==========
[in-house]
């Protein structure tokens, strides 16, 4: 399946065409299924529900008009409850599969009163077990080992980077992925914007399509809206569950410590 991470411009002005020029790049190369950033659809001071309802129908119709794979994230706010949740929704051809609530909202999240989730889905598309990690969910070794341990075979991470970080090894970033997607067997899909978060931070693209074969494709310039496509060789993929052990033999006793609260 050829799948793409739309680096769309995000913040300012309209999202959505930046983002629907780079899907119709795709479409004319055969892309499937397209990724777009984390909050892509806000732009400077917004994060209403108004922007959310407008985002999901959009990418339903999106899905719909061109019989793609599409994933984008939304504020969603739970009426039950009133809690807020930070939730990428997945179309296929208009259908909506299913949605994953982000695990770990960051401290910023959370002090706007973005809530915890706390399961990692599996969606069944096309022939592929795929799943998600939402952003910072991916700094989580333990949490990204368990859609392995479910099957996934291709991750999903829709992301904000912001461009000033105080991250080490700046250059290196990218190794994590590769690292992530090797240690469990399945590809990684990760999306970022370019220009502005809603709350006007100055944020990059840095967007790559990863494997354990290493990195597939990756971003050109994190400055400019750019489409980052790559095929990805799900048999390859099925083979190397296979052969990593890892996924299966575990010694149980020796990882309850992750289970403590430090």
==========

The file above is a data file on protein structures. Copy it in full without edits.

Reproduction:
[in-house]
């Protein structure tokens, strides 16, 4: 399946065409299924529900008009409850599969009163077990080992980077992925914007399509809206569950410590 991470411009002005020029790049190369950033659809001071309802129908119709794979994230706010949740929704051809609530909202999240989730889905598309990690969910070794341990075979991470970080090894970033997607067997899909978060931070693209074969494709310039496509060789993929052990033999006793609260 050829799948793409739309680096769309995000913040300012309209999202959505930046983002629907780079899907119709795709479409004319055969892309499937397209990724777009984390909050892509806000732009400077917004994060209403108004922007959310407008985002999901959009990418339903999106899905719909061109019989793609599409994933984008939304504020969603739970009426039950009133809690807020930070939730990428997945179309296929208009259908909506299913949605994953982000695990770990960051401290910023959370002090706007973005809530915890706390399961990692599996969606069944096309022939592929795929799943998600939402952003910072991916700094989580333990949490990204368990859609392995479910099957996934291709991750999903829709992301904000912001461009000033105080991250080490700046250059290196990218190794994590590769690292992530090797240690469990399945590809990684990760999306970022370019220009502005809603709350006007100055944020990059840095967007790559990863494997354990290493990195597939990756971003050109994190400055400019750019489409980052790559095929990805799900048999390859099925083979190397296979052969990593890892996924299966575990010694149980020796990882309850992750289970403590430090």